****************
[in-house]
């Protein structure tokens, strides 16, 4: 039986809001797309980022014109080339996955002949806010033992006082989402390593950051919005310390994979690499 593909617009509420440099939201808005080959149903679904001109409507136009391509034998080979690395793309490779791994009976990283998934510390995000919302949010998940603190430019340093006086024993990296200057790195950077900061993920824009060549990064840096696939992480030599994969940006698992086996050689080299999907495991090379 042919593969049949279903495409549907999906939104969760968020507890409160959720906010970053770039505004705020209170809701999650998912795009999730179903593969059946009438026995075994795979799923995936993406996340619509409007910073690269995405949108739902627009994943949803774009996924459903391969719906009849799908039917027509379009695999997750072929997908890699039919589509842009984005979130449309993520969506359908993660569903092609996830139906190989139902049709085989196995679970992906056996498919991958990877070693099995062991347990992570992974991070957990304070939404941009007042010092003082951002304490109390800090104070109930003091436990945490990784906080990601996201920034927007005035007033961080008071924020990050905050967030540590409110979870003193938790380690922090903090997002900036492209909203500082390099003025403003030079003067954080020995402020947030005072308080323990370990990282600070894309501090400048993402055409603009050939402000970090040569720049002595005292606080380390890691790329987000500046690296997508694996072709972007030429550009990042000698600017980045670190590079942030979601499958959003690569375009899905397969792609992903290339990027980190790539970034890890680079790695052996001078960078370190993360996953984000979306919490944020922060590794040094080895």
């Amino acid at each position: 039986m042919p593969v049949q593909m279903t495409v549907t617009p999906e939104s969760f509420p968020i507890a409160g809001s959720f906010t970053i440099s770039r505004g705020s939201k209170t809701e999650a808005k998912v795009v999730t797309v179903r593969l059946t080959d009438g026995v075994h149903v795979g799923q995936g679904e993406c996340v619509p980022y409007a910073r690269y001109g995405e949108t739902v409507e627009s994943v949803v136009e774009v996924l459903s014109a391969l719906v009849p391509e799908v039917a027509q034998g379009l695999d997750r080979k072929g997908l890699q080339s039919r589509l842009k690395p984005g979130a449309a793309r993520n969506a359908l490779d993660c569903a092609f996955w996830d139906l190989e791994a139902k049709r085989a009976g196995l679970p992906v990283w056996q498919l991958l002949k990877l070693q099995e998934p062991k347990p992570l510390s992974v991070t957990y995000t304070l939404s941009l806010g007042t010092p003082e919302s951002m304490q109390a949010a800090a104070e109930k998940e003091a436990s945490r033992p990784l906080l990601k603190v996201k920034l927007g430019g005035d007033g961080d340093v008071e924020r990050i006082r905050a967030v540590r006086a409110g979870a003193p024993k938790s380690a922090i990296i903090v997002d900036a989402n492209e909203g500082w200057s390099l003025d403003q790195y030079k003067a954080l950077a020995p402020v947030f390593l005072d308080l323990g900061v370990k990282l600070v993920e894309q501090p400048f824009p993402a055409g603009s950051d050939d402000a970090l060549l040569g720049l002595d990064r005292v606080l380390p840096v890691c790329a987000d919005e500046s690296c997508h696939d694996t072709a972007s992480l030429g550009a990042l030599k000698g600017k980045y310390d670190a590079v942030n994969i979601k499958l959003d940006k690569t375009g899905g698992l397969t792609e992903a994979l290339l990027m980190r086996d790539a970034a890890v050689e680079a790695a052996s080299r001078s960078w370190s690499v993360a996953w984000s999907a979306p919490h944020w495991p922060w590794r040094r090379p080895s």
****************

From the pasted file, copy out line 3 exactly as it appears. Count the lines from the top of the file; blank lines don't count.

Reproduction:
């Amino acid at each position: 039986m042919p593969v049949q593909m279903t495409v549907t617009p999906e939104s969760f509420p968020i507890a409160g809001s959720f906010t970053i440099s770039r505004g705020s939201k209170t809701e999650a808005k998912v795009v999730t797309v179903r593969l059946t080959d009438g026995v075994h149903v795979g799923q995936g679904e993406c996340v619509p980022y409007a910073r690269y001109g995405e949108t739902v409507e627009s994943v949803v136009e774009v996924l459903s014109a391969l719906v009849p391509e799908v039917a027509q034998g379009l695999d997750r080979k072929g997908l890699q080339s039919r589509l842009k690395p984005g979130a449309a793309r993520n969506a359908l490779d993660c569903a092609f996955w996830d139906l190989e791994a139902k049709r085989a009976g196995l679970p992906v990283w056996q498919l991958l002949k990877l070693q099995e998934p062991k347990p992570l510390s992974v991070t957990y995000t304070l939404s941009l806010g007042t010092p003082e919302s951002m304490q109390a949010a800090a104070e109930k998940e003091a436990s945490r033992p990784l906080l990601k603190v996201k920034l927007g430019g005035d007033g961080d340093v008071e924020r990050i006082r905050a967030v540590r006086a409110g979870a003193p024993k938790s380690a922090i990296i903090v997002d900036a989402n492209e909203g500082w200057s390099l003025d403003q790195y030079k003067a954080l950077a020995p402020v947030f390593l005072d308080l323990g900061v370990k990282l600070v993920e894309q501090p400048f824009p993402a055409g603009s950051d050939d402000a970090l060549l040569g720049l002595d990064r005292v606080l380390p840096v890691c790329a987000d919005e500046s690296c997508h696939d694996t072709a972007s992480l030429g550009a990042l030599k000698g600017k980045y310390d670190a590079v942030n994969i979601k499958l959003d940006k690569t375009g899905g698992l397969t792609e992903a994979l290339l990027m980190r086996d790539a970034a890890v050689e680079a790695a052996s080299r001078s960078w370190s690499v993360a996953w984000s999907a979306p919490h944020w495991p922060w590794r040094r090379p080895s």